The Kamasutra is one of the world's best-known yet least-understood texts, its title instantly familiar but its actual contents widely misconstrued. In the popular imagination, it is a work of practical pornography, a how-to guide of absurdly acrobatic sexual techniques. Yet the book began its long life in third-century India as something quite different: a seven-volume vision of an ideal life of urbane sophistication, offering advice on matters from friendship to household decoration. Over the ensuing centuries, the Kamasutra was first celebrated, then neglected, and very nearly lost - until an outrageous adventurer introduced it to the West and earned literary immortality.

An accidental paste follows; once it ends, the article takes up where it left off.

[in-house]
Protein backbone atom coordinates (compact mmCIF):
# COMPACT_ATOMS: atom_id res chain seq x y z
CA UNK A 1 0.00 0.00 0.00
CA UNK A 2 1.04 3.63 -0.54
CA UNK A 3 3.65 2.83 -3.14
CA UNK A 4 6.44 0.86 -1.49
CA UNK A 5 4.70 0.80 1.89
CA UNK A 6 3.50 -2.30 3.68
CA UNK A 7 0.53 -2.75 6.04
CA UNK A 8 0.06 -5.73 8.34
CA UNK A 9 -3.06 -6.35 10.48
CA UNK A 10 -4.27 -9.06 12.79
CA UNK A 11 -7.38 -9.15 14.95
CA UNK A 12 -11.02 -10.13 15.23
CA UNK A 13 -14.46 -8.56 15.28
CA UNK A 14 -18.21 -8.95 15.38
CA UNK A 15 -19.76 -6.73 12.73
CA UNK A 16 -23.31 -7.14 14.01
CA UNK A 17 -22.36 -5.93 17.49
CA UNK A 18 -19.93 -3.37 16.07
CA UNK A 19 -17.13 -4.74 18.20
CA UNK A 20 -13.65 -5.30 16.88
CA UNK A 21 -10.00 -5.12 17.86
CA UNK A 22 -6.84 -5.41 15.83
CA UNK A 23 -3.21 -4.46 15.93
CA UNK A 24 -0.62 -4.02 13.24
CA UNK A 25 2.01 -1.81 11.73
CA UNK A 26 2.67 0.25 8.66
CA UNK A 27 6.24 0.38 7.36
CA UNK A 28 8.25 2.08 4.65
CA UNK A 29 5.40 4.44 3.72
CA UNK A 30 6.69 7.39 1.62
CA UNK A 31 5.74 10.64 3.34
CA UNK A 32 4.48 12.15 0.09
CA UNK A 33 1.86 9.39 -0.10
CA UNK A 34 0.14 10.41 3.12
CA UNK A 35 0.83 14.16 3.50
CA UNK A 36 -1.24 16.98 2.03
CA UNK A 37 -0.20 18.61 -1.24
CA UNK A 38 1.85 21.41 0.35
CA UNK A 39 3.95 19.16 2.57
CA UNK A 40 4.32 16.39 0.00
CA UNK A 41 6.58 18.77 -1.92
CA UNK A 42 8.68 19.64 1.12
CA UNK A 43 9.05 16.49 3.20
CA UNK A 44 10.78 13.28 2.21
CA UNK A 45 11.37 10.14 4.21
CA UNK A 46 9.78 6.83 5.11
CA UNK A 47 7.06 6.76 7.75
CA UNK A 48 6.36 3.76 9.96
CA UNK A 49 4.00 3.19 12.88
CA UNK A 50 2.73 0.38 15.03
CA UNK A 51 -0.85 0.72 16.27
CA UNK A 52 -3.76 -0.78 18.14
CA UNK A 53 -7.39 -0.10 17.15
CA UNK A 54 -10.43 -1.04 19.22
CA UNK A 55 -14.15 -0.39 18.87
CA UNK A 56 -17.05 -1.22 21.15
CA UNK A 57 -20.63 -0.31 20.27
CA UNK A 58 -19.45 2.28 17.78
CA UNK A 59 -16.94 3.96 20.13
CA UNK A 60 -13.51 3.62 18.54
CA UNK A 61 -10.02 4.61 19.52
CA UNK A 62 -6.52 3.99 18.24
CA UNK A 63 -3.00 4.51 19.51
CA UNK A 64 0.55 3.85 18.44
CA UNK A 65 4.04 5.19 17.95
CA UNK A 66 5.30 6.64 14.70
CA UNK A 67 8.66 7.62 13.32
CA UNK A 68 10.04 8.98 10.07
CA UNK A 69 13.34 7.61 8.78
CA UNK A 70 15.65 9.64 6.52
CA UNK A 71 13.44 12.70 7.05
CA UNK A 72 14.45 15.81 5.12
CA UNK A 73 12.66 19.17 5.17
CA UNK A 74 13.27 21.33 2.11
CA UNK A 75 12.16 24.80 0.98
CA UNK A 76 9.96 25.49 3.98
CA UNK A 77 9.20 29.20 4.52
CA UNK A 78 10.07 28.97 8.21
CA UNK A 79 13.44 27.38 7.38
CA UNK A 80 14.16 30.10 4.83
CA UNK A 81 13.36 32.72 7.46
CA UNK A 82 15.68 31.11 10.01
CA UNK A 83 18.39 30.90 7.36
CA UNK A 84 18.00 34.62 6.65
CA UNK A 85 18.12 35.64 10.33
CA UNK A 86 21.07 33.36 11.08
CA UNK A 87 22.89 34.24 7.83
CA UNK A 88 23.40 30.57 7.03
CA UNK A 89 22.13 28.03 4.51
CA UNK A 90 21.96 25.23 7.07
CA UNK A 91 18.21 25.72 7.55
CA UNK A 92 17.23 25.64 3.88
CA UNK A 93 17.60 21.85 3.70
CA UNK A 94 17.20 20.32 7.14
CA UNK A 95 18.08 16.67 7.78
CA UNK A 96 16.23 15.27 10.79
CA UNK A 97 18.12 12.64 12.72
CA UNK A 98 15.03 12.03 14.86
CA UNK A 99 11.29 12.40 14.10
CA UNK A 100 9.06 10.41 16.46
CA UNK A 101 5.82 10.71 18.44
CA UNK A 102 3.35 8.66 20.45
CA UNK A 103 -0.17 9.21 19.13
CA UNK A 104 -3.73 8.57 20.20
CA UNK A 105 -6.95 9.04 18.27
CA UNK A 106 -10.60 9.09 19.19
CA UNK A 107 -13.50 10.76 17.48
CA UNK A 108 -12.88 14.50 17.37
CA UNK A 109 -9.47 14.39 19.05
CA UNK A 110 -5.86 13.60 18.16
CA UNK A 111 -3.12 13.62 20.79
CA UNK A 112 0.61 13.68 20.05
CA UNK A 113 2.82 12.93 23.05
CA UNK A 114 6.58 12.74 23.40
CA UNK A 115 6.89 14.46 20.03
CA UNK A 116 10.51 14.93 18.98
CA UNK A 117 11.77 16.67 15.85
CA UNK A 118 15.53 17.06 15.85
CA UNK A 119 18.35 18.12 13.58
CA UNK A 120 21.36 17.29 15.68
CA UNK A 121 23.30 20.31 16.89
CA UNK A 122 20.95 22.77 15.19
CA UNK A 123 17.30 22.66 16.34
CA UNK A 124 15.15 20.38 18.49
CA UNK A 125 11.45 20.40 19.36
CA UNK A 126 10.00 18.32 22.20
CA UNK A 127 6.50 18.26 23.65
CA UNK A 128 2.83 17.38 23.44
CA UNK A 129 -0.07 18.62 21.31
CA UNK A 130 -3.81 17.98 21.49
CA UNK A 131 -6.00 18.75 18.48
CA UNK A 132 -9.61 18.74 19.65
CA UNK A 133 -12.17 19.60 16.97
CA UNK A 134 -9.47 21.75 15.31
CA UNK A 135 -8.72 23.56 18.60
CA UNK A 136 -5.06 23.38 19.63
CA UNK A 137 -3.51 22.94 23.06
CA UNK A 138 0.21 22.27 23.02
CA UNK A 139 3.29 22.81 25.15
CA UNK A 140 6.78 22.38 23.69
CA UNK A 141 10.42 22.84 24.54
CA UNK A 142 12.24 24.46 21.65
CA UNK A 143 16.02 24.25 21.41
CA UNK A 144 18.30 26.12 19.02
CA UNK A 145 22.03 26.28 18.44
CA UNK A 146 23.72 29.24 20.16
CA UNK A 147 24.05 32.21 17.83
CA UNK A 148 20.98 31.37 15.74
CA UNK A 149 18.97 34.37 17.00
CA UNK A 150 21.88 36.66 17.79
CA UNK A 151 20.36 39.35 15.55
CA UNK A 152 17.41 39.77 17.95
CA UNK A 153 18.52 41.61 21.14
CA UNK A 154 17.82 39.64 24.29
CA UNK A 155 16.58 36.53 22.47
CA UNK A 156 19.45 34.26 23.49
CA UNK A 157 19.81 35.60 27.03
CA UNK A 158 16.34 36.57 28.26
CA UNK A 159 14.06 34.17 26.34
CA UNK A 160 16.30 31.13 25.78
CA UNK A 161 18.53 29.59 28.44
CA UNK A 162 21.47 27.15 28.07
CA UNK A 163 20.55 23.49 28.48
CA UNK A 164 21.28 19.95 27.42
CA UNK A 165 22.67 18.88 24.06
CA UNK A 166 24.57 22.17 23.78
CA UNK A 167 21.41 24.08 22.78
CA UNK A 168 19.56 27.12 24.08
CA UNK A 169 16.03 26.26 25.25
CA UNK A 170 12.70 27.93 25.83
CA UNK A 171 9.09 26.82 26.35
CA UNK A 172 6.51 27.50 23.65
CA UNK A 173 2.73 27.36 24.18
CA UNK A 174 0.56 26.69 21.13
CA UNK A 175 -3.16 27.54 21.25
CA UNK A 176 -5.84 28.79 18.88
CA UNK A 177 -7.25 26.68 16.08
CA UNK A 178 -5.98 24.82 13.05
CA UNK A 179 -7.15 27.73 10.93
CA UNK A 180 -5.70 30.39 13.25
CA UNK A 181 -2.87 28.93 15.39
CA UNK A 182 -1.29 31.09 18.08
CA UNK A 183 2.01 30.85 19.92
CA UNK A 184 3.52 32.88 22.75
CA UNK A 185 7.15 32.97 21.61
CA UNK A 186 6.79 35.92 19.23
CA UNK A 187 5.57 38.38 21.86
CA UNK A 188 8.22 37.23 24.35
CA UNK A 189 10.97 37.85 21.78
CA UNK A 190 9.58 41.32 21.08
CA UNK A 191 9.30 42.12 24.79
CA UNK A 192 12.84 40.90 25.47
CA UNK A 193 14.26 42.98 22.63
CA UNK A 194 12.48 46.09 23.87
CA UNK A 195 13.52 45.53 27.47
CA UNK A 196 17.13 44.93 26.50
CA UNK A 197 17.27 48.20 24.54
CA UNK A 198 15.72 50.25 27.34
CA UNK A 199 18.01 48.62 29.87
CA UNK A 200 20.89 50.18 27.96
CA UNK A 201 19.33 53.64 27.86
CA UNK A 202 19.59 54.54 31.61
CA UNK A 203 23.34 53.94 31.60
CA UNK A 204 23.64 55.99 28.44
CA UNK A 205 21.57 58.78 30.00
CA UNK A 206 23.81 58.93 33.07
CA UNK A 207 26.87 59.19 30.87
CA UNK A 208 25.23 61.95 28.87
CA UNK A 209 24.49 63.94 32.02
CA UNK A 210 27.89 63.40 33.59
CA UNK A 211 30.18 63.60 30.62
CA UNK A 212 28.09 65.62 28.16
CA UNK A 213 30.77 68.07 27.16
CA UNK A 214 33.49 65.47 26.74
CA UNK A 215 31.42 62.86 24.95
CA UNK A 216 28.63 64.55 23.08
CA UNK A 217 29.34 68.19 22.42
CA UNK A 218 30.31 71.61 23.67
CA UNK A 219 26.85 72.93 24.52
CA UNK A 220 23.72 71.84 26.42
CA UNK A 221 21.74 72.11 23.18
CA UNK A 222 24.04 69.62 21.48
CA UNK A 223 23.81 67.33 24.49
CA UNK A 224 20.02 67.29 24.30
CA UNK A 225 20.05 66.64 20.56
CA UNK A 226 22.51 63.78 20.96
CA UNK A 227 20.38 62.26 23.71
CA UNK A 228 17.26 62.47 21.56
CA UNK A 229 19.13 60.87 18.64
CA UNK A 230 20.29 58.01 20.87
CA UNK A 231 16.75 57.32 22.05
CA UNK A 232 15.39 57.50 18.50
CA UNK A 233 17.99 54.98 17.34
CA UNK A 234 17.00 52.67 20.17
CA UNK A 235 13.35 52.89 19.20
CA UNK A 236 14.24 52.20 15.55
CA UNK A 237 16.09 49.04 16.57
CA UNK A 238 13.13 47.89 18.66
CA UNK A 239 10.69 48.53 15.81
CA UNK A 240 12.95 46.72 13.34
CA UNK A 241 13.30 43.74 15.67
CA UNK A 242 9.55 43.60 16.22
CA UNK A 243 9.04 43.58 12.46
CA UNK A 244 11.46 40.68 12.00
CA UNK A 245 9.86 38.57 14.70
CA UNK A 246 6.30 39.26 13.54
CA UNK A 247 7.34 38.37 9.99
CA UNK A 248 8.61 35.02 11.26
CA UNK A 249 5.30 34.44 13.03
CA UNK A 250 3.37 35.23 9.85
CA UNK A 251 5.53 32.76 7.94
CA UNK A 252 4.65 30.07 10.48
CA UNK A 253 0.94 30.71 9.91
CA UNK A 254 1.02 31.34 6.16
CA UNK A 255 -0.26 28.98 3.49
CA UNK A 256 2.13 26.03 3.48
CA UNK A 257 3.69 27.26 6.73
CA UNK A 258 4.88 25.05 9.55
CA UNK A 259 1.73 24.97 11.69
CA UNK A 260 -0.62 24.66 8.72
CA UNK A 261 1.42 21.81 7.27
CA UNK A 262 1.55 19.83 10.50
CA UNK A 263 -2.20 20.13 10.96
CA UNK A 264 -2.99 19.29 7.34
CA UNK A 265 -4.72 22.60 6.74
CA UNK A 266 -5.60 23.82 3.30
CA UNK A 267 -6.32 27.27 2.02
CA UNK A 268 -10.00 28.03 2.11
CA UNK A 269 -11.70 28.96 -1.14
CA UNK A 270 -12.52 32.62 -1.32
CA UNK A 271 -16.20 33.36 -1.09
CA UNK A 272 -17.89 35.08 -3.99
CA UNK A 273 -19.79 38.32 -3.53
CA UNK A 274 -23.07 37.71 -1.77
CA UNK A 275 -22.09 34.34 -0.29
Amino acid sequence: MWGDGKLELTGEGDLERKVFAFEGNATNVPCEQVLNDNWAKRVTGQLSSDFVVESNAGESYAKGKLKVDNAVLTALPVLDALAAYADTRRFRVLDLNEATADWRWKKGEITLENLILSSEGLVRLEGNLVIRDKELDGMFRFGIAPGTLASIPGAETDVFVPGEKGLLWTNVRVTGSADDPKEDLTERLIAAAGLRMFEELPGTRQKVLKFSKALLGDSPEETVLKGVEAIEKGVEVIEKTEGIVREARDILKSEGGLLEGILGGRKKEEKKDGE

In lively and lucid prose, James McConnachie provides a rare, intimate look at the exquisite civilisation that produced this cultural cornerstone. He details the quest of the famed explorer Richard F. Burton, who - along with his clandestine coterie of libertines and iconoclasts - unleashed the Kamasutra on English society as a deliberate slap at Victorian prudishness and paternalism. And he describes how the Kamasutra was driven underground into the hands of pirate pornographers, until the end of the Lady Chatterley obscenity ban thrust it once more into contentious daylight.
The first work to tell the full story of the Kamasutra, The Book Of Love explores how a remarkable way of looking at the world came to be cradled between book covers - and survived.